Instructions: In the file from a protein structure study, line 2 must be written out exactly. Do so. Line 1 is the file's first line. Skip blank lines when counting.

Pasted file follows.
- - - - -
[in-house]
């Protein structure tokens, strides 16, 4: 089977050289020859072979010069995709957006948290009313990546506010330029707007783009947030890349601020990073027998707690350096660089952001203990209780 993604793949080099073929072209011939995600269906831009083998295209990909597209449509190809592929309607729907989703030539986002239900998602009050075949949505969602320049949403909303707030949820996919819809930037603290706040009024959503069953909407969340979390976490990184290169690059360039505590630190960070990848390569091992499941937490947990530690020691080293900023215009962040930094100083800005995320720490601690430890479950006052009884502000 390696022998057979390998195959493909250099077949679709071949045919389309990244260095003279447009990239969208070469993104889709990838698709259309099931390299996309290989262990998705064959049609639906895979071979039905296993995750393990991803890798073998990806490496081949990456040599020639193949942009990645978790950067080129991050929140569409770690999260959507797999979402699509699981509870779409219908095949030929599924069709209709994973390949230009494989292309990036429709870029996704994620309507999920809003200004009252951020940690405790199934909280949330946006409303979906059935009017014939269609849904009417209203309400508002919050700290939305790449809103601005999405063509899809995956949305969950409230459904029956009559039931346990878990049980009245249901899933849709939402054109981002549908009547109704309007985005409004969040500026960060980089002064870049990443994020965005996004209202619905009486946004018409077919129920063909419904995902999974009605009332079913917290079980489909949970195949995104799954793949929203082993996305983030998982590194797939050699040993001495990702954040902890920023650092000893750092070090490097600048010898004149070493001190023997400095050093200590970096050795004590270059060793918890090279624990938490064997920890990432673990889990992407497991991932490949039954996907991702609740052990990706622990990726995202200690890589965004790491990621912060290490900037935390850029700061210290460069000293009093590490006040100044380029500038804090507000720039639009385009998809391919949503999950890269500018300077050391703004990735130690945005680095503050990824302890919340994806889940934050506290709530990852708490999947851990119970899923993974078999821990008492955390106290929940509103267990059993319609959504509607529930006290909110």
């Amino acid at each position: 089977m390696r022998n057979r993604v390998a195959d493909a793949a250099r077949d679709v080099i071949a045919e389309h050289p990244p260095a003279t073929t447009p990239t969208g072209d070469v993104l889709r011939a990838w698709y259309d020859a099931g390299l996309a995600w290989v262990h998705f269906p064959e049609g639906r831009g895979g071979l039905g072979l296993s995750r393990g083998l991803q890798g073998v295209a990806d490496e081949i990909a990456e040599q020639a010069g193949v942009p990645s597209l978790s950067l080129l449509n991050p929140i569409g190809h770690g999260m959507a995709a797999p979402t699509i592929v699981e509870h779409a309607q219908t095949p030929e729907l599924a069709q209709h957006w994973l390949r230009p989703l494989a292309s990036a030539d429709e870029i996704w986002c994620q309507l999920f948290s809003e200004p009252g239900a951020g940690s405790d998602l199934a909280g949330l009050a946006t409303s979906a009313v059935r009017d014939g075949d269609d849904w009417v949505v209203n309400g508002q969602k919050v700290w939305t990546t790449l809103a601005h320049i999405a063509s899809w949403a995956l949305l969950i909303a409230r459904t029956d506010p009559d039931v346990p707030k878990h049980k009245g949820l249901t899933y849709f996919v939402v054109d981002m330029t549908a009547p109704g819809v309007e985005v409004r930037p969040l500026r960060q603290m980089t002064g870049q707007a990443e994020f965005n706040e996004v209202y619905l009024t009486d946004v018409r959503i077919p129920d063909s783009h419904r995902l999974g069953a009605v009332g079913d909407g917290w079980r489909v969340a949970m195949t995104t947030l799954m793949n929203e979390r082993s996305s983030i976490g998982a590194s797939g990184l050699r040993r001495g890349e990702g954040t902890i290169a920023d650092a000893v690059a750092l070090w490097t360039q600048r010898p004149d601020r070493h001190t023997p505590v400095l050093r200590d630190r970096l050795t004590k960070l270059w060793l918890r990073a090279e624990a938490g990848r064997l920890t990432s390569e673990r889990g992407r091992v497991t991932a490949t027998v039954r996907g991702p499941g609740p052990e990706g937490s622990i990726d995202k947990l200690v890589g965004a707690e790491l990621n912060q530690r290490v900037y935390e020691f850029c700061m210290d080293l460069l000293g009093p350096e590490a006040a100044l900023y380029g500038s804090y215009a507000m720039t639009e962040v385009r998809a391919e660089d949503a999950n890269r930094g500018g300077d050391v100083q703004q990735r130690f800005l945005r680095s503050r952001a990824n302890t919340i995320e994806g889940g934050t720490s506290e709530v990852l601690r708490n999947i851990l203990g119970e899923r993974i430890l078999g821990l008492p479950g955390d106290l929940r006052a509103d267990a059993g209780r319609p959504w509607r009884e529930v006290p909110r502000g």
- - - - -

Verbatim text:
């Protein structure tokens, strides 16, 4: 089977050289020859072979010069995709957006948290009313990546506010330029707007783009947030890349601020990073027998707690350096660089952001203990209780 993604793949080099073929072209011939995600269906831009083998295209990909597209449509190809592929309607729907989703030539986002239900998602009050075949949505969602320049949403909303707030949820996919819809930037603290706040009024959503069953909407969340979390976490990184290169690059360039505590630190960070990848390569091992499941937490947990530690020691080293900023215009962040930094100083800005995320720490601690430890479950006052009884502000 390696022998057979390998195959493909250099077949679709071949045919389309990244260095003279447009990239969208070469993104889709990838698709259309099931390299996309290989262990998705064959049609639906895979071979039905296993995750393990991803890798073998990806490496081949990456040599020639193949942009990645978790950067080129991050929140569409770690999260959507797999979402699509699981509870779409219908095949030929599924069709209709994973390949230009494989292309990036429709870029996704994620309507999920809003200004009252951020940690405790199934909280949330946006409303979906059935009017014939269609849904009417209203309400508002919050700290939305790449809103601005999405063509899809995956949305969950409230459904029956009559039931346990878990049980009245249901899933849709939402054109981002549908009547109704309007985005409004969040500026960060980089002064870049990443994020965005996004209202619905009486946004018409077919129920063909419904995902999974009605009332079913917290079980489909949970195949995104799954793949929203082993996305983030998982590194797939050699040993001495990702954040902890920023650092000893750092070090490097600048010898004149070493001190023997400095050093200590970096050795004590270059060793918890090279624990938490064997920890990432673990889990992407497991991932490949039954996907991702609740052990990706622990990726995202200690890589965004790491990621912060290490900037935390850029700061210290460069000293009093590490006040100044380029500038804090507000720039639009385009998809391919949503999950890269500018300077050391703004990735130690945005680095503050990824302890919340994806889940934050506290709530990852708490999947851990119970899923993974078999821990008492955390106290929940509103267990059993319609959504509607529930006290909110």